The police moved in after protesters ignored Turkish Prime Minister Recep Tayyip Erdogan's demand to end the demonstrations.
Erdogan is reportedly due to meet with public figures over the issue which initially sparked the protests: a demonstration against the redevelopment project in Gezi Park, one of Istanbul's last urban green spaces.
Taksim Square is now strewn with wreckage from bulldozed barricades and remains largely deserted.
Officials said Monday that Erdogan had agreed to meet representatives of a group opposing the Gezi Park redevelopment plan.
Erdogan warned Tuesday that he would not show "any more tolerance" for those he accused of seeking to harm Turkey, the BBC wrote.
"Not only will we end the actions, we will be at the necks of the provocateurs and terrorists and no one will get away with it," he said.
Germany Foreign Minister Guido Westerwelle said Erdogan's government was sending the wrong signal both domestically and internationally with its reaction to the demonstrations.
"We expect Prime Minister Erdogan to deescalate the situation, in the spirit of European values, and to seek a constructive exchange and peaceful dialogue," Westerwelle said, describing the scenes of clashes in Taksim Square as "disturbing."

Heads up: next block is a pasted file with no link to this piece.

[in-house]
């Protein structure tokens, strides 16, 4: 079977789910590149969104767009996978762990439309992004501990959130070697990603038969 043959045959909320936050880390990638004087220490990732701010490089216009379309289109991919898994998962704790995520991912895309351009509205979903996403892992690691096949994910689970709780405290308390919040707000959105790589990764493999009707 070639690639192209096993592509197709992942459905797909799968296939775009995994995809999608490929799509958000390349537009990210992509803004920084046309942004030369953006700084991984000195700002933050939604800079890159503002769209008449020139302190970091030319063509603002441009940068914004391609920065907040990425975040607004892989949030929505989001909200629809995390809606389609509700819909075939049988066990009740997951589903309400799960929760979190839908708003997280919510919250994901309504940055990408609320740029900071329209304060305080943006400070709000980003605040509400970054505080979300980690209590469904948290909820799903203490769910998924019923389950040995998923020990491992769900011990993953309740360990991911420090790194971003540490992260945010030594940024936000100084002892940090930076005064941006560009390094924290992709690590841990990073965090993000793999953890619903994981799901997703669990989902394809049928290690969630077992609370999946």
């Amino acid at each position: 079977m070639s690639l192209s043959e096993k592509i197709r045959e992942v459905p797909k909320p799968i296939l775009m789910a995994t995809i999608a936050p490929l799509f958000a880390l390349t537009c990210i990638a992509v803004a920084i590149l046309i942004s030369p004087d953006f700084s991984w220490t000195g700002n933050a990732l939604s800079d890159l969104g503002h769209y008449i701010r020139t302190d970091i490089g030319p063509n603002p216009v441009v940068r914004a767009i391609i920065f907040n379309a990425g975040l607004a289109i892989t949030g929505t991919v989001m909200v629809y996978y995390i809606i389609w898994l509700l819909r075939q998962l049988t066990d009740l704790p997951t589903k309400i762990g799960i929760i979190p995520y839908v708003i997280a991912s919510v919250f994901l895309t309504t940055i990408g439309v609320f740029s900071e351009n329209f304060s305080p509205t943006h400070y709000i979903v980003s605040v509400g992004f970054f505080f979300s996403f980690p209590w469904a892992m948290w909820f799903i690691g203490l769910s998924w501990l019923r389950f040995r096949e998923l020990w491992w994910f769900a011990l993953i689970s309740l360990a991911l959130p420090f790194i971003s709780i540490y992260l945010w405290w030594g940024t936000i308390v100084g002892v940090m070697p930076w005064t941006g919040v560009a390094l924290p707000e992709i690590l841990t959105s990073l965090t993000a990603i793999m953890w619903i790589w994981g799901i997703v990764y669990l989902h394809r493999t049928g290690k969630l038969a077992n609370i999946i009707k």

The protesters in Turkey have accused Erdogan of harsh and autocratic rule, which he denies.
The Irish Times quoted Erdogan's response to accusations on Tuesday:
“They say the prime minister is rough. So what was going to happen here? Were we going to kneel down in front of these [people]? If you call this roughness, I’m sorry, but this Tayyip Erdogan won’t change.”
Protesters also claimed his government was trying to impose conservative Islamic values on a secular state.
More than 50 lawyers had reportedly been detained for supporting the demonstrations.
Turkey’s Medical Association said almost 5,000 people had sought treatment for injuries since the unrest began, while three people had died.